The Speed of Life: Part 2

This is Part Two in a three part series. You can read the Part One here.

As I was saying…

Their faith was real (i.e. the fruits of the spirit were evident in their lives) while at the same time they were quiet, lit candles, worshiped with people who wore robes (or wore them themselves) while peacefully honoring our Lord. I found myself asking them about their faith. Asking myself and the Lord, “Is there something I am missing or more importantly could add to my faith by learning from these friends?”

Providentially Speaking: These things happened within a week of each other-about a month ago:

1. Thursday Annie asks if I’ll consider reviewing a book about Advent on my blog (stay tuned, by the way). I agree to do so although  I confess (now) that I was doing something else (getting her a recipe or something?) when she asked me so I was distracted and didn’t really understand what I was agreeing to.

2. The Lord speaks to me at church on Sunday about our family understanding more about and appreciating the importance of  “Advent” and other “significant church celebrations”. This is vague because I don’t actually know what “significant church celebrations” are.

3. Monday we have our pastor and his family over for dinner. We find out he used to be a Methodist Priest. He shares with us his heart on bridging the liturgical faith traditions with evangelical faith traditions (or lack thereof). I should add here that this is my paraphrase, not his. I’m not sure if that’s how he’d put it-but it’s what I got out of it. I share with he and his wife how God laid on my heart to learn these traditions. He says this year our church would be putting more of a focus on Advent. Slowly, he says, as to not alarm anyone and scare them off (again, my words, not his).

And there seems to be a stirring among us (“us” here could be defined as Christian women bloggers) in desiring something deeper of our faith. Is it new or is it the internet that allows us to “go into other’s living rooms” and find out what they do with their family? Is it that my kids are older and I am thinking differently now that I know they can sit still and understand more? Is it God’s heart shining strongly on a culture that has stripped their faith down so much so that we wear long dangly cross earrings (sorry if you have those) and hear songs sung by Christian music artists about ugly Christmas sweaters (also, sorry if you have those-and I do think they are funny and should be worn-but an entire song?). Maybe it’s the fact that we are studying the Middle Ages and are realizing what a huge endeavor it was to carry the message of Christ throughout all of these centuries?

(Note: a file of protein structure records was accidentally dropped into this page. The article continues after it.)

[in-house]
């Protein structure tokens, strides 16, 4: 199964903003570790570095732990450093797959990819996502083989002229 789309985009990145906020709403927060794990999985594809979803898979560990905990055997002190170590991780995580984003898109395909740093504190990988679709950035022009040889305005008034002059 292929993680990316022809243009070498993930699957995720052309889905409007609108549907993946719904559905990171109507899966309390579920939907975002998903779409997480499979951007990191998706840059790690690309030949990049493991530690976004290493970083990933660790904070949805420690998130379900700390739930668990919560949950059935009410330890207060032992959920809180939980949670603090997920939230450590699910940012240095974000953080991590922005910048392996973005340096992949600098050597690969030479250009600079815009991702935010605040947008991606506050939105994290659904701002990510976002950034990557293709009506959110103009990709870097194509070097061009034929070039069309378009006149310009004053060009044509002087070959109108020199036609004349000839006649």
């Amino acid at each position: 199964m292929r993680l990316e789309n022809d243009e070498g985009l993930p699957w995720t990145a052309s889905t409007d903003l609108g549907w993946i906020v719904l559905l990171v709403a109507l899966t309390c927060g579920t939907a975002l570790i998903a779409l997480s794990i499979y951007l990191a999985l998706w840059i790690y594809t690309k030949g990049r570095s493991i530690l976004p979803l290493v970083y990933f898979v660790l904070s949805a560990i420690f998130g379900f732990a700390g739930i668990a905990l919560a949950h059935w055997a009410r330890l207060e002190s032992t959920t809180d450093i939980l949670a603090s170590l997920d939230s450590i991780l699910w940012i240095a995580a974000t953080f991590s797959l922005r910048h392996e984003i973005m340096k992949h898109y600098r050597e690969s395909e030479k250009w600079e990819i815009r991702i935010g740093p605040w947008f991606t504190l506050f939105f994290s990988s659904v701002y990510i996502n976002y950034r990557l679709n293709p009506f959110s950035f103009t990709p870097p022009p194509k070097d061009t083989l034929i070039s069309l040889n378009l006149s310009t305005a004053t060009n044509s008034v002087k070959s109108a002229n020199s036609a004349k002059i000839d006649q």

Let me be very clear on something. The Bible clearly states that salvation comes by “…confessing with your mouth that Jesus is Lord, and believing in your heart that God raised Him from the dead…” Romans 10:9. It’s simple. An act of faith, but simple and uncomplicated.

That being said, maybe these church traditions would add richness to my (our) faith? So I bought a set of Advent candles that our church was offering and El Guapo made me a beautiful advent candle made barn wood. We started doing Sunday evening Advent readings. Then, I got this book…which I’ll share with you in the third installment : )

Although I’ve only gotten a few comments on the blog here (or maybe just my dad?) I’ve had a couple of great conversations with a couple of you about this. Thank you for taking the time out of your busy lives to read my thoughts. I’d love to hear yours, too-so feel free to comment, call, send a text or email.

Signing off from balmy Colorado (45 degrees today!),

La Gringa


12 thoughts on “The Speed of Life: Part 2

  1. Jim says:

    Martin Luther wrote a lot about a church and people who, rather than following scripture, developed their own ideas about what helps them be more emotionally spiritual. I believe that we should stay as close to the bible as possible. I of course grew up with the pendulum being all to one side ie, robes don’t make you more holy, ministers aren’t reverends, we are all priests, christmas and easter were not in the bible but were developed centuries later. Where does tradition stop. I once asked a catholic priest why they do many of the things they do..where is it in scripture? He said, it is not in the bible but is church tradition. I think the bible is the only guide.


  2. Mom says: